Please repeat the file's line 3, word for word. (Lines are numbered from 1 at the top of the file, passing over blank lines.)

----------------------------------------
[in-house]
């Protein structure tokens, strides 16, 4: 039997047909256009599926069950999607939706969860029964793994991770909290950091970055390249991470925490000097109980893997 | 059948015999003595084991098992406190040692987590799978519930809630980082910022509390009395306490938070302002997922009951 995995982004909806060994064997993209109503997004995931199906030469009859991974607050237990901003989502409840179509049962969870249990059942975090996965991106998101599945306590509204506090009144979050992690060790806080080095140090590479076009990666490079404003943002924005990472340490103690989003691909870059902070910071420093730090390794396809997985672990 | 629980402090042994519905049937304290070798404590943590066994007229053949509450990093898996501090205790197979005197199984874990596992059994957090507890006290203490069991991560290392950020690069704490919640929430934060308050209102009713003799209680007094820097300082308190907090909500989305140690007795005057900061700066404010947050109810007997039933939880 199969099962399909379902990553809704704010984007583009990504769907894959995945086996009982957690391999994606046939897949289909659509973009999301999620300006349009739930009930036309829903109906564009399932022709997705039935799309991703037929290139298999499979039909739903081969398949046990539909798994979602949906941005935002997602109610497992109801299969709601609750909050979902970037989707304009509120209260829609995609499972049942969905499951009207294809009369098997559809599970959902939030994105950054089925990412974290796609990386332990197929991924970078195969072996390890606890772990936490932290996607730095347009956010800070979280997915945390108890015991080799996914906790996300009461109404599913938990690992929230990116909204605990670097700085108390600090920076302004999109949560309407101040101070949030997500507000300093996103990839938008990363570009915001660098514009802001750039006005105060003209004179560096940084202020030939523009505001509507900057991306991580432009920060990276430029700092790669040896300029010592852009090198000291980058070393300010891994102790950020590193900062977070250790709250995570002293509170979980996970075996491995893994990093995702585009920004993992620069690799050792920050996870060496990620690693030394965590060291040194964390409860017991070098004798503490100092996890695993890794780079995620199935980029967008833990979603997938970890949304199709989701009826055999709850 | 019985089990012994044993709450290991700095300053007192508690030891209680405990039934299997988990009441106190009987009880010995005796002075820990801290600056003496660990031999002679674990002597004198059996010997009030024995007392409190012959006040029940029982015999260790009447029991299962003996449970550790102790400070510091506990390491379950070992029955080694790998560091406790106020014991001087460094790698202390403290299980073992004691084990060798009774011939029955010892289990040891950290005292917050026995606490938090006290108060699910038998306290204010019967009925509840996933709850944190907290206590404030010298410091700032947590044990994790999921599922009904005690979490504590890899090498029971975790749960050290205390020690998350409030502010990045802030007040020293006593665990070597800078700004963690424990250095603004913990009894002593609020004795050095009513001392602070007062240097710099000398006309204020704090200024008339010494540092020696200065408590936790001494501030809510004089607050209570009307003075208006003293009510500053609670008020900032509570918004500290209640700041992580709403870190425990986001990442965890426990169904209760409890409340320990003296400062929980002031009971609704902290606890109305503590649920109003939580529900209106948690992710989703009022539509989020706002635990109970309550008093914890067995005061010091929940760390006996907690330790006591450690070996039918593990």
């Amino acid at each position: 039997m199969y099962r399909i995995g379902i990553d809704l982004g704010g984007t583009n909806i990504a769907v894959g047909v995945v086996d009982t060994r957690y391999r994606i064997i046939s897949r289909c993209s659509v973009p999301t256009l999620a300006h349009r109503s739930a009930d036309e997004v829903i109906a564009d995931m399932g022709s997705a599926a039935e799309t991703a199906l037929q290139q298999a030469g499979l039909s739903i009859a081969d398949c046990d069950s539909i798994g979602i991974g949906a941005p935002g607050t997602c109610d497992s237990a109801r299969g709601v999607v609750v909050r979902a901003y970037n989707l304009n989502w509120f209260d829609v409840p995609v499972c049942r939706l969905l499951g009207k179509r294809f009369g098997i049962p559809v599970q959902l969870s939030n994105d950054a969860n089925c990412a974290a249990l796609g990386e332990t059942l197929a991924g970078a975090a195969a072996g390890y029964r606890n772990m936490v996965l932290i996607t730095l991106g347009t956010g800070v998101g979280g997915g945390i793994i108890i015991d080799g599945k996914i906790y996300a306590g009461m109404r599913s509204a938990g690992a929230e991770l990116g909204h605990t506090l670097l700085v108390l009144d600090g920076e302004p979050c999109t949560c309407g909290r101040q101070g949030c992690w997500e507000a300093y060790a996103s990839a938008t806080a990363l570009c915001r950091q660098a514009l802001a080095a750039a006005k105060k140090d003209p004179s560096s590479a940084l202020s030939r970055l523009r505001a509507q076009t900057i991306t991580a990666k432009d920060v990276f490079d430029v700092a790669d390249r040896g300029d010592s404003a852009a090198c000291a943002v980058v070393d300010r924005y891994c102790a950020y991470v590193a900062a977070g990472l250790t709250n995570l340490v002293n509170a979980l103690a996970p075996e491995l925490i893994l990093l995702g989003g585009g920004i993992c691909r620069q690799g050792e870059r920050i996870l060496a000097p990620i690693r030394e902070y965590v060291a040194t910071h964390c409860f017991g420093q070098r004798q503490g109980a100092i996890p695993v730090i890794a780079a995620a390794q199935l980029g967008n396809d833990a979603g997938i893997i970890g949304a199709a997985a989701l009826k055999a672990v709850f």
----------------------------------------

């Amino acid at each position: 039997m199969y099962r399909i995995g379902i990553d809704l982004g704010g984007t583009n909806i990504a769907v894959g047909v995945v086996d009982t060994r957690y391999r994606i064997i046939s897949r289909c993209s659509v973009p999301t256009l999620a300006h349009r109503s739930a009930d036309e997004v829903i109906a564009d995931m399932g022709s997705a599926a039935e799309t991703a199906l037929q290139q298999a030469g499979l039909s739903i009859a081969d398949c046990d069950s539909i798994g979602i991974g949906a941005p935002g607050t997602c109610d497992s237990a109801r299969g709601v999607v609750v909050r979902a901003y970037n989707l304009n989502w509120f209260d829609v409840p995609v499972c049942r939706l969905l499951g009207k179509r294809f009369g098997i049962p559809v599970q959902l969870s939030n994105d950054a969860n089925c990412a974290a249990l796609g990386e332990t059942l197929a991924g970078a975090a195969a072996g390890y029964r606890n772990m936490v996965l932290i996607t730095l991106g347009t956010g800070v998101g979280g997915g945390i793994i108890i015991d080799g599945k996914i906790y996300a306590g009461m109404r599913s509204a938990g690992a929230e991770l990116g909204h605990t506090l670097l700085v108390l009144d600090g920076e302004p979050c999109t949560c309407g909290r101040q101070g949030c992690w997500e507000a300093y060790a996103s990839a938008t806080a990363l570009c915001r950091q660098a514009l802001a080095a750039a006005k105060k140090d003209p004179s560096s590479a940084l202020s030939r970055l523009r505001a509507q076009t900057i991306t991580a990666k432009d920060v990276f490079d430029v700092a790669d390249r040896g300029d010592s404003a852009a090198c000291a943002v980058v070393d300010r924005y891994c102790a950020y991470v590193a900062a977070g990472l250790t709250n995570l340490v002293n509170a979980l103690a996970p075996e491995l925490i893994l990093l995702g989003g585009g920004i993992c691909r620069q690799g050792e870059r920050i996870l060496a000097p990620i690693r030394e902070y965590v060291a040194t910071h964390c409860f017991g420093q070098r004798q503490g109980a100092i996890p695993v730090i890794a780079a995620a390794q199935l980029g967008n396809d833990a979603g997938i893997i970890g949304a199709a997985a989701l009826k055999a672990v709850f």